Separated by a couple of years and only a few miles growing up in Crittenden County, Jonathan McMackin and Chase Matthews were never closer than on March 19, 2007.
On that day, McMackin dragged a critically wounded Matthews from a burning humvee north of Baghdad, Iraq, despite his own broken leg and fragmentation wounds from an improvised explosive device. In addition to Matthews, who was driving the scout vehicle for fuel tankers headed south on the main supply route from Baghdad to Basra, the transport’s gunner, too, had been seriously injured in the blast.
“You never know how you might react until you get in that situation,” Lt. Col. D. Mike Farley, commander of 2nd Battalion, 123rd Armor of the Kentucky Army National Guard, said Sunday as he pinned a Bronze Star for heroism and bravery upon McMackin's chest. “He really stepped up.”
McMackin, according to his commendation, also fought off small arms fire during the ambush to assist his fellow soldiers, one pinned in the blazing vehicle and another knocked unconscious in the explosion.
Sgt. McMackin and Spec. Matthews, both graduates of Crittenden County High School now in their mid-20s, were soldiers with Bravo Company of 2nd Battalion at the time of the attack upon their convoy. Matthews, of Dycusburg, lost portions of both legs and much of the mobility in his left arm. The vehicle's gunner, also saved from the blazing humvee commanded by McMackin, was a Guard soldier from Minnesota.
His actions "undoubtedly saved Spec. Matthews' life," read 1st Lt. P. Barkley Hughes as Farley pinned the Bronze Star upon the uniformed chest of McMackin. The sergeant saluted his commanding officer as the 44 other soldiers who deployed with Bravo Company in 2006, as well as their their families, rose to applaud the actions of the Marion native. This all took place Sunday during the National Guard's Freedom Salute to all the citizens soldier who deployed to Iraq with the Marion unit."He was in the right place at the right time," Farley said of McMackin, following the hour-long ceremony held at the Carson Davidson National Guard Armory in Marion.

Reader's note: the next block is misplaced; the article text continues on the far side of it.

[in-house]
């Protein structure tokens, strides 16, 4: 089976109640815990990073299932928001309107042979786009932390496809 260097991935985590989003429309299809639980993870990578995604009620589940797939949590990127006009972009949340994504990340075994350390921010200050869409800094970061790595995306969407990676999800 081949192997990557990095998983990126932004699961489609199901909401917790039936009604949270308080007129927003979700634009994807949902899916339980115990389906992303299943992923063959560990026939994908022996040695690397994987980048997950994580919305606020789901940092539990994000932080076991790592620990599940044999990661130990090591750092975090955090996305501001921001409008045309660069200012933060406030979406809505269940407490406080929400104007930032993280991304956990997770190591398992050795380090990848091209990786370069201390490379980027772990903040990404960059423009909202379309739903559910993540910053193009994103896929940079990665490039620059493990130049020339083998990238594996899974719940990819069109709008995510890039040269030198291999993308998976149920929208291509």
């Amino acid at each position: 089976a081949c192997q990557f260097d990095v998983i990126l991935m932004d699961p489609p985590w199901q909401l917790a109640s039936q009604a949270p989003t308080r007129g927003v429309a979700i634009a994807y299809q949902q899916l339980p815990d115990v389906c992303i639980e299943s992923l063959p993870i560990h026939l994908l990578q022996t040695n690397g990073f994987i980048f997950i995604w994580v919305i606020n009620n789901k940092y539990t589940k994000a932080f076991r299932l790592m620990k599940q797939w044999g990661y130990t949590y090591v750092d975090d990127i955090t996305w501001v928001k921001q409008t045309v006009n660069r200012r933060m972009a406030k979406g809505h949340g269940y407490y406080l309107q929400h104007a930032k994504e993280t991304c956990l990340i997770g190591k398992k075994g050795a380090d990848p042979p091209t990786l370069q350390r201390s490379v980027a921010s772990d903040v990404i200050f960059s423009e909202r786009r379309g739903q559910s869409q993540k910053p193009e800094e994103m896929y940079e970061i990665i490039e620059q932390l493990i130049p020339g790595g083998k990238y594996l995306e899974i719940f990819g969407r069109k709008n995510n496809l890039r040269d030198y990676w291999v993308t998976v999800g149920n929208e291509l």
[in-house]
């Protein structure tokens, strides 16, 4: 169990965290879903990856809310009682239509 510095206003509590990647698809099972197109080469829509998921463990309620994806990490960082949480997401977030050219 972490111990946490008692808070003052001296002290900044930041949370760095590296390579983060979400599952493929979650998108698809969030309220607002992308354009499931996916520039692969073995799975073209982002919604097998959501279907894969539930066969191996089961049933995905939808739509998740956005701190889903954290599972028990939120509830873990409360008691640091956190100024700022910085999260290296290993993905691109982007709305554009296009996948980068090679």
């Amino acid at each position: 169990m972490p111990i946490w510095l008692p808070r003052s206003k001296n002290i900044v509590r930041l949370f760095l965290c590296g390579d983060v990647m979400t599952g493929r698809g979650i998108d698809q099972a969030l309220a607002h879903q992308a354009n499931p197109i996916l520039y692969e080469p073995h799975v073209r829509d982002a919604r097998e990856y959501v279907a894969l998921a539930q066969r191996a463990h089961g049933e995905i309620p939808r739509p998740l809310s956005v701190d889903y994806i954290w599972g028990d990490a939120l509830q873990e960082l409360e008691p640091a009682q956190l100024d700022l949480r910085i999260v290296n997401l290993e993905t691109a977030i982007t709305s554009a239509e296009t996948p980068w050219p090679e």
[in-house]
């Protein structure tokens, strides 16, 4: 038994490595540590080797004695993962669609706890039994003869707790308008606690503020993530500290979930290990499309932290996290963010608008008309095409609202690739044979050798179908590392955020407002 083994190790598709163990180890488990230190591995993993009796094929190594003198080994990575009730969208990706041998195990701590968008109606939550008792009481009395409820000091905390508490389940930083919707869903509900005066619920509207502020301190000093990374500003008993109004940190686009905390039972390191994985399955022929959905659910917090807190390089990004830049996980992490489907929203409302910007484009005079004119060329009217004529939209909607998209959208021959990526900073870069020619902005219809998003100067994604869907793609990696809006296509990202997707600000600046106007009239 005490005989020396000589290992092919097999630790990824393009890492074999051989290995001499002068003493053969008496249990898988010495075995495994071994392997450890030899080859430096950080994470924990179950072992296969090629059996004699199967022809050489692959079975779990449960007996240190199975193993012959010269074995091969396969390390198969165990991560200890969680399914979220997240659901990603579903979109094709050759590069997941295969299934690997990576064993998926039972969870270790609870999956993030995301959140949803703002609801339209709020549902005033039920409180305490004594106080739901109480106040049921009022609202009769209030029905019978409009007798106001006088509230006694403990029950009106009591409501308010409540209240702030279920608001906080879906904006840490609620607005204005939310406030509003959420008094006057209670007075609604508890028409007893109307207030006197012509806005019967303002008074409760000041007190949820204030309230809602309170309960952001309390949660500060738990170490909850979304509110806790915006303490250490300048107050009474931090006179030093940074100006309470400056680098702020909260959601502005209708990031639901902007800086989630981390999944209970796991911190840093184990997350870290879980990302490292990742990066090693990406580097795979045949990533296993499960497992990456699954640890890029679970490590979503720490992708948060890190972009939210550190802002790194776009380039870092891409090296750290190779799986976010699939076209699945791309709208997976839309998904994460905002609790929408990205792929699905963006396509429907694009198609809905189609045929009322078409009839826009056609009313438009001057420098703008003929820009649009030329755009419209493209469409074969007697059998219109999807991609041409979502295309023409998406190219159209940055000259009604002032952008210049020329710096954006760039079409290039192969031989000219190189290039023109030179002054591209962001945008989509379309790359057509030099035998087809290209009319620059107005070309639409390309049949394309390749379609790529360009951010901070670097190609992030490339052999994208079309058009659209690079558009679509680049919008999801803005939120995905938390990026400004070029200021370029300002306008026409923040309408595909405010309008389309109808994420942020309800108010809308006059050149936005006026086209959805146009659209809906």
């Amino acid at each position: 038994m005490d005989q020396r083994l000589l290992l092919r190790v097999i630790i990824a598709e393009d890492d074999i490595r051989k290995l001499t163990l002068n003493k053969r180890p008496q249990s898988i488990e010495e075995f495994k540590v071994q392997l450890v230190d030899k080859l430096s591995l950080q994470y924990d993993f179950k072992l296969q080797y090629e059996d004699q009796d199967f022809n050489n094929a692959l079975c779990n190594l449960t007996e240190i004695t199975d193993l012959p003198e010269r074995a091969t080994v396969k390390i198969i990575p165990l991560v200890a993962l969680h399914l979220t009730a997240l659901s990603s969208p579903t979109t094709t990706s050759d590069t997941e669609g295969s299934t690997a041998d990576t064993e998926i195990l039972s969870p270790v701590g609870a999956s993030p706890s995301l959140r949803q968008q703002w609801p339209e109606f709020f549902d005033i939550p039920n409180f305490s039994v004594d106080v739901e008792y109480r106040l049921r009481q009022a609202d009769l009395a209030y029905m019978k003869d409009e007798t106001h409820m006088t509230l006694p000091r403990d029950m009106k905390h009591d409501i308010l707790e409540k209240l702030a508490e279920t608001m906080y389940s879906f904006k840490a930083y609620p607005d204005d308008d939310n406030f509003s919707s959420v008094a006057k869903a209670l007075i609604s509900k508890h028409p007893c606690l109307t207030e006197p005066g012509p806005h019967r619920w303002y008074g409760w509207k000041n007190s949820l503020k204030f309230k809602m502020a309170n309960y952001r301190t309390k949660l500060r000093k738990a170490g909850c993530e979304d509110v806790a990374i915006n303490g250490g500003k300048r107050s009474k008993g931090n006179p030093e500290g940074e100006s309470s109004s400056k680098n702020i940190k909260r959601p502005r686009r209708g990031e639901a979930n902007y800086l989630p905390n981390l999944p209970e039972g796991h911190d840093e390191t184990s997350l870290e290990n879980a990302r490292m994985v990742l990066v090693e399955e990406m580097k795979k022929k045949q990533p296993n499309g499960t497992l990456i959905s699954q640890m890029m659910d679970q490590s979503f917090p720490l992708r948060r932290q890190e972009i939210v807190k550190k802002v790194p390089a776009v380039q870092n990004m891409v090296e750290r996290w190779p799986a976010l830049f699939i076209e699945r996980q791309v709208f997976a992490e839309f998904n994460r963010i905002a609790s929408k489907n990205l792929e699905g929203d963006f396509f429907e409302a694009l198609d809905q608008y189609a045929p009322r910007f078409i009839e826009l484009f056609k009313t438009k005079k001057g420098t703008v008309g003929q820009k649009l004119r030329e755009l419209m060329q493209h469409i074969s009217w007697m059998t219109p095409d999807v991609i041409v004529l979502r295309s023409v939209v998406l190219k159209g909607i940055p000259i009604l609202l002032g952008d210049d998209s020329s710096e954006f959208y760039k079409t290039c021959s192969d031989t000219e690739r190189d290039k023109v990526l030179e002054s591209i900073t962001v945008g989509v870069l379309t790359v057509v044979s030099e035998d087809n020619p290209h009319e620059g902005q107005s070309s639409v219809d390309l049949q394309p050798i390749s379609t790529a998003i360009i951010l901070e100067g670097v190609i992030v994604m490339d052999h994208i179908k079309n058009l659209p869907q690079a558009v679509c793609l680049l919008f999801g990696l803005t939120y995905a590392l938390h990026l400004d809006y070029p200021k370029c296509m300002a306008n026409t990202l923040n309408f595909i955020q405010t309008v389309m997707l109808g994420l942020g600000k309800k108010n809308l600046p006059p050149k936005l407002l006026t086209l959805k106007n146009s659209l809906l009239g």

Matthews, who had just returned in time for the Thanksgiving holiday to his Crittenden County home from almost two months of continued rehab and therapy at Walter Reed Army Medical Center in Washington, D.C., did not attend Sunday's recognition ceremony.
Instead, he sat outside the armory, far from the spotlight, in his shiny, new black SUV, patiently waited for his fellow soldiers to stop by for a handshake visit. His shy demeanor did not mask the pleasure he seemed enjoyed as the soldiers and their families greeted the quiet red-head."I don't think this could have happened to another guy in this unit that could have dealt with with this the way he has," the lieutenant colonel said of Matthews' uplifting nature. "I believe you could knock him in the head with sledgehammer, and he'd tell you he deserved it."
McMackin, the man who pulled his hometown buddy from the wreckage on that day in March, patiently waited for the crowd that had gathered around Matthews' SUV to filter away. When he leaned his head through Matthews’ open window, the two shared a few memories and some congratulations. Neither seems comfortable with the attention each has received.With a familiar smile on his face, Matthews said he returns to Washington Dec. 9 for ongoing therapy. His father Rudy, who has been by his son's side the entire time of his recovery, will undoubtedly also return to Walter Reed at that time. Spec. Matthews is still a member of Bravo Company, despite his injuries.
He will remain a soldier until the Army clears him medically. McMackin has recovered, and remains with the Marion unit, though a restructuring of the Kentucky Army National Guard has reorganized the former tanker unit of Bravo Company into an a detachment of A Company, 206th Engineer Battalion in Lietchfield, Ky. McMackin, who lives in Marion with is wife Megan, will likely retrain for duty with an engineering unit and remain in Marion.
Sgt. Mike Little, a former full-time recruiter with Bravo Company who enlisted both Matthews and McMackin, said the Army couldn't ask for two better soldiers. Little, also of Crittenden County, joined the local unit last weekend for its first time back in uniformed training since returning from Iraq this summer.Another soldier assigned to Bravo Company while in Iraq, Sgt. Thomas W. Clemons, 37, of Leitchfield, died of a heart attack last December while in Iraq. His family was also on hand Sunday to be recognized for their sacrifice.